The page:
Consider the transformation of a general point to its antipode. Therefore one would have:
{\displaystyle {\begin{aligned}f&\colon \mathbb {Z} \to \mathbb {Z} \\x&\mapsto {\begin{cases}x+180&{\mbox{if }}x>0\\x-180&{\mbox{if }}x<0\end{cases}}\end{aligned}}}
for the longitude, and:
{\displaystyle {\begin{aligned}f\colon \mathbb {Z} &\to \mathbb {Z} \\x&\mapsto -x\end{aligned}}}
for the latitude. It can therefore be seen that as one moves east or west, one's antipode will move the same amount in the same direction, but as one moves north or south, one's antipode will move the same amount but this time in the opposite direction direction. Therefore, a map showing antipodes will have the antipodal part upside down and with a 180 degree shift. Hence, the map is correct as it is. Hope this helps. 13:14, 27 February 2010 (UTC)

## Lower map too pale

It would be better if the lower map were not so feint and difficult to see, but more like the upper map. 78.151.110.54 (talk) 18:35, 16 April 2010 (UTC)

Not only is it too pale, if you are one of the 8% of American men who have even slight red-green colorblindness, you can't see it at all. In fact, I thought the map was "broken", until I came here, saw this post, and noticed that there is almost undetectable (to me) cyan region on the map. I think it should be fixed or the map deleted since there is already a far better antipode map further up on the page. —Preceding unsigned comment added by 66.30.116.234 (talk) 23:04, 9 December 2010 (UTC)

## Lead map inaccurate?

IP editor 18.202... added the following comment to the caption for the lead image:

Note: This projection may be inaccurate. Please compare with the following tool which uses Google Maps: http://www.antipodemap.com/[discuss]

I've moved it here for discussion. From a few spot checks (Falkland Islands, Banks Peninsula, Kerguelen Islands), the maps seem to agree well. Am I missing something? --Avenue (talk) 00:32, 7 May 2010 (UTC)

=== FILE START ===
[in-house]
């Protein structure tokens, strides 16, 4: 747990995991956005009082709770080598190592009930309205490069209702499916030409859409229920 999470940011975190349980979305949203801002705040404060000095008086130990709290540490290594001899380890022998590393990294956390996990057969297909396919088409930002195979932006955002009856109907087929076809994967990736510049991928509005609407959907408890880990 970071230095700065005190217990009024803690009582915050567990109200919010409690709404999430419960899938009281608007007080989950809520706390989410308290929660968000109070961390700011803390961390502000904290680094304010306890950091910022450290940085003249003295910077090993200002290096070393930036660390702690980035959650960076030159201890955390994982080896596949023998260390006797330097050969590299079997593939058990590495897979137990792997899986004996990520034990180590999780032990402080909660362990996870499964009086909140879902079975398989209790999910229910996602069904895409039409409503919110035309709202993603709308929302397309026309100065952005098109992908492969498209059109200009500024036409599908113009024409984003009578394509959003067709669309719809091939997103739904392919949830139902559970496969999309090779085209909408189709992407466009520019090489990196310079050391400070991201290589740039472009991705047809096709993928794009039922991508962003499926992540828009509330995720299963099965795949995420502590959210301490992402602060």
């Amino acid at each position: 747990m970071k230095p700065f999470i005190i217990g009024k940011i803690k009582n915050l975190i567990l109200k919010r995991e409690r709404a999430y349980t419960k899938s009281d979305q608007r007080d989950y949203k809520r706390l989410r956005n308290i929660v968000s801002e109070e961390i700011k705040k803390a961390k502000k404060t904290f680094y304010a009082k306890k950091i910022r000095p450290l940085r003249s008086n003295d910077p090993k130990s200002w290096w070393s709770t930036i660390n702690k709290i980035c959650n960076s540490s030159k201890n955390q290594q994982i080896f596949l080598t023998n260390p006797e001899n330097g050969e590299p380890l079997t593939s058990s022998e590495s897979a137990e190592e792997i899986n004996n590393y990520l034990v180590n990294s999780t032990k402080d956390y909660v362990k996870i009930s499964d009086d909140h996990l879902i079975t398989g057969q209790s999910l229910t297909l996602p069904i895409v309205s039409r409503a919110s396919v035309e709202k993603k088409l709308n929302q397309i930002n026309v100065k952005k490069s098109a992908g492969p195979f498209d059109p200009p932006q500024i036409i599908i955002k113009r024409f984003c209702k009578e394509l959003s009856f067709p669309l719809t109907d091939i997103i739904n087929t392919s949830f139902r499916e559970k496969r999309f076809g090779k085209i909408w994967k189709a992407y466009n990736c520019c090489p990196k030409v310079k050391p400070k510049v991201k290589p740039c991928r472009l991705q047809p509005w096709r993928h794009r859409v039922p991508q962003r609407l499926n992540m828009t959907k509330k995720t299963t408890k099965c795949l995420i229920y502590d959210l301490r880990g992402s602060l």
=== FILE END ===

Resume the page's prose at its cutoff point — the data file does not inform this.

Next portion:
## %age?

Which %age of the Earth's land mass is antipodal to other land? It's obviously low, but it would be nice to have the figure. — kwami (talk) 21:27, 8 November 2010 (UTC)

The fraction is one twenty-seventh, according to this book. --Avenue (talk) 00:29, 9 November 2010 (UTC)
This map with antipodes of the lands overlapping each other can give you an idea, visually, how much land overlaps antipodal-wise. I find this map very helpful. It's actually better than the 2 maps currently provided. In fact I suggested that this map be included under the section under "Mathematical description". Showmebeef (talk) 04:39, 3 May 2013 (UTC)

## add to geo info box?

This may be silly, but I think it might be nice to add an antipod parameter to the geo/city info box template. Although it has no practical value, it's the kind of trivia that can get kids excited thinking about the world. (Unfortunately, the most geographically illiterate major country has almost no antipodal land mass, but oh well.) Any support for this? — kwami (talk) 06:24, 2 December 2010 (UTC)

## 14th century belief in the existence of Antipodeans declared heretical?

The article currently says that belief that the antipodes were inhabited by humans was declared heretical as late as the 14th century, but this doesn't appear to be supported by the reference cited.

I suspect the supposed 14th-century instances being referred to were the cases of Cecco d'Ascoli and Pietro d'Abano. Andrew Dickson White said that the supposed belief of these philosophers in the existence of humans living in the antipodes was one of the reasons for which they were condemned by the Church. However, these assertions have apparently now been discredited. I have therefore requested a proper citation for the claim.
David Wilson (talk · cont) 16:28, 7 December 2010 (UTC)

Since no-one has come up with a good source to support this assertion, and I haven't been able to find one either, I have now removed it from the article.
David Wilson (talk · cont) 10:06, 13 January 2011 (UTC)

## airports

What are the most "antipodean" airports? —Preceding unsigned comment added by 94.174.92.245 (talk) 15:00, 2 April 2011 (UTC)

With respect to airports -- longest imaginable itineraries involving regionally-important cities I came up with places that have some cultural or political ties -- US to Australia (American East Coast -- any large coastal city would do to Perth, Australia) Honolulu (very isolated) and Johannesburg, and any part of New Zealand with southwestern Europe. Any Chinatown in Argentina has an obvious long journey for those seeking to visit the ancestral country. There is a significant Japanese population in Brazil. It's extremely that someone would go from Denver, Colorado and Amsterdam Island or St. Paul Island -- or from Calgary to the icy Kerguelen Islands. Pbrower2a (talk) 23:46, 18 April 2014 (UTC)